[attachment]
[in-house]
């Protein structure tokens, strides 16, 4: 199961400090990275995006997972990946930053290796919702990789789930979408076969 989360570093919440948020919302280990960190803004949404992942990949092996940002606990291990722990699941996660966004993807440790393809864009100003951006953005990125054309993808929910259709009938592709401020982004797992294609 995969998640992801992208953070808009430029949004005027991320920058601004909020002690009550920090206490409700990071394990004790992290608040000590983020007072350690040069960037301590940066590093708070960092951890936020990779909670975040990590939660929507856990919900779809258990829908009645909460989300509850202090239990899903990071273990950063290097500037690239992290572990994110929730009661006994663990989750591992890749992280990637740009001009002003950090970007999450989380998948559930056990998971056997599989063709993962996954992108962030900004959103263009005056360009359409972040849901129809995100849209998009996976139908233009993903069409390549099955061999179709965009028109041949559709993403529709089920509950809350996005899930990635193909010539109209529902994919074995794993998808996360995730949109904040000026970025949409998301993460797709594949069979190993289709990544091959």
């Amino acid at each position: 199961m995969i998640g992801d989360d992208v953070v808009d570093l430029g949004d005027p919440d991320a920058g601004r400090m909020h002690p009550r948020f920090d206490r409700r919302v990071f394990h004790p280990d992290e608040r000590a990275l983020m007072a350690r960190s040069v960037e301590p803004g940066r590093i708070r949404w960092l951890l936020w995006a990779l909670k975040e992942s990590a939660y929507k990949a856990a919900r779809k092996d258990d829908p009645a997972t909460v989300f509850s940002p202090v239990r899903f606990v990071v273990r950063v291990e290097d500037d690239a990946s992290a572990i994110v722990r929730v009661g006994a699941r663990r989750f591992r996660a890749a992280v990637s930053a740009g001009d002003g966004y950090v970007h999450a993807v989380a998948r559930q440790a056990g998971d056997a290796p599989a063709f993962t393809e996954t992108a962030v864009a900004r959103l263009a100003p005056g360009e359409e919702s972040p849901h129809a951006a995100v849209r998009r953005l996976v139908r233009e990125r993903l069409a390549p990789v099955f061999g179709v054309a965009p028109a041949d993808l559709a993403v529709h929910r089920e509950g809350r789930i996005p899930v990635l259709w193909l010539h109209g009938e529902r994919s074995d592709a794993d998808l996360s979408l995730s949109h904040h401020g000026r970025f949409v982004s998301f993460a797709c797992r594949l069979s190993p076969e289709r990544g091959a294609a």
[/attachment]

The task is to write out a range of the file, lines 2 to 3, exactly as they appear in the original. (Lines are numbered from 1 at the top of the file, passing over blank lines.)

């Protein structure tokens, strides 16, 4: 199961400090990275995006997972990946930053290796919702990789789930979408076969 989360570093919440948020919302280990960190803004949404992942990949092996940002606990291990722990699941996660966004993807440790393809864009100003951006953005990125054309993808929910259709009938592709401020982004797992294609 995969998640992801992208953070808009430029949004005027991320920058601004909020002690009550920090206490409700990071394990004790992290608040000590983020007072350690040069960037301590940066590093708070960092951890936020990779909670975040990590939660929507856990919900779809258990829908009645909460989300509850202090239990899903990071273990950063290097500037690239992290572990994110929730009661006994663990989750591992890749992280990637740009001009002003950090970007999450989380998948559930056990998971056997599989063709993962996954992108962030900004959103263009005056360009359409972040849901129809995100849209998009996976139908233009993903069409390549099955061999179709965009028109041949559709993403529709089920509950809350996005899930990635193909010539109209529902994919074995794993998808996360995730949109904040000026970025949409998301993460797709594949069979190993289709990544091959």
């Amino acid at each position: 199961m995969i998640g992801d989360d992208v953070v808009d570093l430029g949004d005027p919440d991320a920058g601004r400090m909020h002690p009550r948020f920090d206490r409700r919302v990071f394990h004790p280990d992290e608040r000590a990275l983020m007072a350690r960190s040069v960037e301590p803004g940066r590093i708070r949404w960092l951890l936020w995006a990779l909670k975040e992942s990590a939660y929507k990949a856990a919900r779809k092996d258990d829908p009645a997972t909460v989300f509850s940002p202090v239990r899903f606990v990071v273990r950063v291990e290097d500037d690239a990946s992290a572990i994110v722990r929730v009661g006994a699941r663990r989750f591992r996660a890749a992280v990637s930053a740009g001009d002003g966004y950090v970007h999450a993807v989380a998948r559930q440790a056990g998971d056997a290796p599989a063709f993962t393809e996954t992108a962030v864009a900004r959103l263009a100003p005056g360009e359409e919702s972040p849901h129809a951006a995100v849209r998009r953005l996976v139908r233009e990125r993903l069409a390549p990789v099955f061999g179709v054309a965009p028109a041949d993808l559709a993403v529709h929910r089920e509950g809350r789930i996005p899930v990635l259709w193909l010539h109209g009938e529902r994919s074995d592709a794993d998808l996360s979408l995730s949109h904040h401020g000026r970025f949409v982004s998301f993460a797709c797992r594949l069979s190993p076969e289709r990544g091959a294609a």